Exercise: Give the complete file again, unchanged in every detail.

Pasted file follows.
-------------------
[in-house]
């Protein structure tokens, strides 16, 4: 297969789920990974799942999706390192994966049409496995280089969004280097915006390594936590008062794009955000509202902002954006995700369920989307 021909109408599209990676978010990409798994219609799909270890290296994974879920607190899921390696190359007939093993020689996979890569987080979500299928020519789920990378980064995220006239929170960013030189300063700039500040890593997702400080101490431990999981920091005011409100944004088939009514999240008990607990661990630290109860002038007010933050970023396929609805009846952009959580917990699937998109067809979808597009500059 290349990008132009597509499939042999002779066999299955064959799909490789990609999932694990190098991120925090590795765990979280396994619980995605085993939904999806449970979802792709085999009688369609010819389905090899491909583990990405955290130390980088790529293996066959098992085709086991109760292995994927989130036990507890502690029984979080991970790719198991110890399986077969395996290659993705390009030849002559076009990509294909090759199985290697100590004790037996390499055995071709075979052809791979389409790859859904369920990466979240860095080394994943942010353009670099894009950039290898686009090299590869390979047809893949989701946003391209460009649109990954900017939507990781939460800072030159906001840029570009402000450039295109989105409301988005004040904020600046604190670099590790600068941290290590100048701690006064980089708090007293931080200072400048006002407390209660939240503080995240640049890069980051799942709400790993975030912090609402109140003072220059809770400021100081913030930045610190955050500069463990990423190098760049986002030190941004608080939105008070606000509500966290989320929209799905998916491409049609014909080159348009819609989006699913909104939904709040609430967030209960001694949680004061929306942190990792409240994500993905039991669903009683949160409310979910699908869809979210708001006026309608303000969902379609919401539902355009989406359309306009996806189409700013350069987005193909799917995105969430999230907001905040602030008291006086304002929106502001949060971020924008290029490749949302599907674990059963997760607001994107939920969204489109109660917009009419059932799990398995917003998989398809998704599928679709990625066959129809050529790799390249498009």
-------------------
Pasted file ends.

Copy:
[in-house]
């Protein structure tokens, strides 16, 4: 297969789920990974799942999706390192994966049409496995280089969004280097915006390594936590008062794009955000509202902002954006995700369920989307 021909109408599209990676978010990409798994219609799909270890290296994974879920607190899921390696190359007939093993020689996979890569987080979500299928020519789920990378980064995220006239929170960013030189300063700039500040890593997702400080101490431990999981920091005011409100944004088939009514999240008990607990661990630290109860002038007010933050970023396929609805009846952009959580917990699937998109067809979808597009500059 290349990008132009597509499939042999002779066999299955064959799909490789990609999932694990190098991120925090590795765990979280396994619980995605085993939904999806449970979802792709085999009688369609010819389905090899491909583990990405955290130390980088790529293996066959098992085709086991109760292995994927989130036990507890502690029984979080991970790719198991110890399986077969395996290659993705390009030849002559076009990509294909090759199985290697100590004790037996390499055995071709075979052809791979389409790859859904369920990466979240860095080394994943942010353009670099894009950039290898686009090299590869390979047809893949989701946003391209460009649109990954900017939507990781939460800072030159906001840029570009402000450039295109989105409301988005004040904020600046604190670099590790600068941290290590100048701690006064980089708090007293931080200072400048006002407390209660939240503080995240640049890069980051799942709400790993975030912090609402109140003072220059809770400021100081913030930045610190955050500069463990990423190098760049986002030190941004608080939105008070606000509500966290989320929209799905998916491409049609014909080159348009819609989006699913909104939904709040609430967030209960001694949680004061929306942190990792409240994500993905039991669903009683949160409310979910699908869809979210708001006026309608303000969902379609919401539902355009989406359309306009996806189409700013350069987005193909799917995105969430999230907001905040602030008291006086304002929106502001949060971020924008290029490749949302599907674990059963997760607001994107939920969204489109109660917009009419059932799990398995917003998989398809998704599928679709990625066959129809050529790799390249498009």